Although a small number of artists have risen to prominence that are generally expected to have some career longevity, Adele being an example, this is currently seen as a surprising anomaly rather than the way in which the industry should work. To stem this practice labels need to take the plunge and slow down release schedules so as to allow artists more time to develop their product instead of rushing this aspect of the process and causing the negative effects outlined above.
The second great issue limiting profitability in the music industry is music piracy. Since the invention of digitally encoded music, piracy has been a problem primarily because making a copy of a digital file was often easier and cheaper than buying it from a reputable vendor. Early Internet piracy hotspots were very difficult to suppress as such operations often resided in countries where prosecution was avoidable and laws more lax. It quickly became apparent that as use of the Internet and digital music increased more education was required on the laws and ethics surrounding these relatively new technologies.
With the closure of sites such as Napster and Megaupload, the rapid growth of streaming, its ease of use and better education on the negative effects, piracy does seem to be subsiding however there is still another barrier that needs to be negotiated i.e. the constant battle between labels, artists, consumers and Internet service providers.
Labels and artists currently want to earn more money and for ISPs to stem piracy on their networks. Consumers do not want to pay for music but continually demand more of it and ISPs want access to music catalogues to be able to launch various streaming services of their own. As it stands this dispute resembles the ‘prisoner’s dilemma’ found in Game Theory, a branch of mathematics that examines strategic decision-making.
The prisoner’s dilemma is a classic game scenario in which two inmates are interrogated separately and offered different prison sentences dependant on decisions they make. In basic terms the game states that if they remain silent they both receive long sentences, if one betrays the other he is set free whilst the other serves a lengthier sentence or if both betray each other they receive slightly shorter sentences than if neither spoke. This applies to the music industry as each party is fighting to achieve their ideal outcome (make the most money / least time in prison) however, the inevitable compromises required for this to happen would make betrayal everyone’s most attractive option. Game theory, however, tells us that if each party were to agree to a coalition and the required compromises they would be more successful in the long run as aspects of their individual businesses will be become easier due to their more genial relationships and any income decreases would be made up by their combined increase in productivity (Page, 2006). By taking these teachings into account the industry could potentially regain much of what has been lost due to piracy however collaboration does appear to be the only option to make progress in this matter.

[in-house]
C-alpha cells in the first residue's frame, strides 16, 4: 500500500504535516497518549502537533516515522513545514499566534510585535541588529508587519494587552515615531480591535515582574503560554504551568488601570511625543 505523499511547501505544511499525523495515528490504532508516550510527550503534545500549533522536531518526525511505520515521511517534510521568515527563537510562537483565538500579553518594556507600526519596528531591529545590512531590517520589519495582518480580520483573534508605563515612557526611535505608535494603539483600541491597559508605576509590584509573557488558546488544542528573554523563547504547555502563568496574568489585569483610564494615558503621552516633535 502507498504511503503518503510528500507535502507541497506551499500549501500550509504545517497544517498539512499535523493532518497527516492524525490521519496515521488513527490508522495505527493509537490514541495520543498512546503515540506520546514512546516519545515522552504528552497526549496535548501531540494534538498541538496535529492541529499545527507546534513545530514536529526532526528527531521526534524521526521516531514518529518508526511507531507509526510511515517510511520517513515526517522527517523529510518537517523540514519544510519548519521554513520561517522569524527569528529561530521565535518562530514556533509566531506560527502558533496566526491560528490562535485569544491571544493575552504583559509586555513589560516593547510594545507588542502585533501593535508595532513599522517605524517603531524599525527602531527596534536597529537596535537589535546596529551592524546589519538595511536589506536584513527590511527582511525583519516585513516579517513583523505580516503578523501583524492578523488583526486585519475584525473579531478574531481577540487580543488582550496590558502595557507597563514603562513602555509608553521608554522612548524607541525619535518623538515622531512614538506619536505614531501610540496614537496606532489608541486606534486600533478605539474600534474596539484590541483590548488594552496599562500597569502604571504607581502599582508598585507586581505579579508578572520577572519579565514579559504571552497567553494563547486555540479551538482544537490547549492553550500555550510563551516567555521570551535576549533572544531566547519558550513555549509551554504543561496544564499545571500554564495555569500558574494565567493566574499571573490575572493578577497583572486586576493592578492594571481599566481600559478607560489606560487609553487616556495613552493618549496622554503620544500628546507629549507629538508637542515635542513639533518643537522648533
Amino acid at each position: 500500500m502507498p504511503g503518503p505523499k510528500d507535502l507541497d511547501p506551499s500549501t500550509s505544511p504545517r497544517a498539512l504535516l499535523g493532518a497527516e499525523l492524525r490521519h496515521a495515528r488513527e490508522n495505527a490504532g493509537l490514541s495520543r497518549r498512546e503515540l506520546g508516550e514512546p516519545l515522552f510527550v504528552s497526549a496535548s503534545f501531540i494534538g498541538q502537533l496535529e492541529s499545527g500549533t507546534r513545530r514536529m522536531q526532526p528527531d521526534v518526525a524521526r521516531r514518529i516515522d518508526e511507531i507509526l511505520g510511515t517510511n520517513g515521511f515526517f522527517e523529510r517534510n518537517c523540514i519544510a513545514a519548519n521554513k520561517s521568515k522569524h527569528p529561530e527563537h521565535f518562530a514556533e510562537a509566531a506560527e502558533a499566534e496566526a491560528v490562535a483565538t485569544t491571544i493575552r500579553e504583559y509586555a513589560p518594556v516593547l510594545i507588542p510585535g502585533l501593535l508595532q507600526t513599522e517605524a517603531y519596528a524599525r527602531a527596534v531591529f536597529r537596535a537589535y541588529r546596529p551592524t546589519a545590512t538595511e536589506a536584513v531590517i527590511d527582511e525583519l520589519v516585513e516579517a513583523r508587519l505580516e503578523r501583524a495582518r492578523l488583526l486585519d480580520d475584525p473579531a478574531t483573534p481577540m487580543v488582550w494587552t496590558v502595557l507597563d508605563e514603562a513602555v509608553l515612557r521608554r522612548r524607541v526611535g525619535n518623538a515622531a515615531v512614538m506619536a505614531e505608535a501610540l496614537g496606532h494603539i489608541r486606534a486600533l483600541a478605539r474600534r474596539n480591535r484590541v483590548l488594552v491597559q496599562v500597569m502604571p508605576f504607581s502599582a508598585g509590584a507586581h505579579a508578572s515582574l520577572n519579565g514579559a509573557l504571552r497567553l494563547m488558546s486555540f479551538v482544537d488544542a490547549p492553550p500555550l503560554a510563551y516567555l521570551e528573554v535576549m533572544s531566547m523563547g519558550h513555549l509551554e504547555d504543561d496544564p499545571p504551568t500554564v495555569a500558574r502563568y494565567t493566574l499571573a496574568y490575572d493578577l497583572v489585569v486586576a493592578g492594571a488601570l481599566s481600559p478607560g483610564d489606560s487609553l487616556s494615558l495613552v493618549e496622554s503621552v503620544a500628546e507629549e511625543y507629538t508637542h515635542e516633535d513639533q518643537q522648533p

DRM, which stands for Digital Rights Management was one of the primary methods used to fight piracy in recent years. DRM schemes generally stopped individuals from being able to copy digital audio files, rip them onto CD’s and computers or sometimes degraded the quality of a file if it was copied (Smartt, 2011). DRM systems have largely been retired around the world now as they often stopped people who legitimately bought music from exploiting it in ways they were legally allowed to and the technologically literate often very quickly found ways to circumvent the protection. DRM also proved to be difficult to implement for many rights holders as although it protected their work, if it stopped consumers from exploiting the content legitimately they were legally required to provide a work around which was often costly and time consuming (IPO, 2013).
A number of lobby groups however still argue that DRM systems are necessary as they are the only way to properly protect the rights holders of content which is partly why, as is explained in a later section, the Digital Economy Act 2012 was created.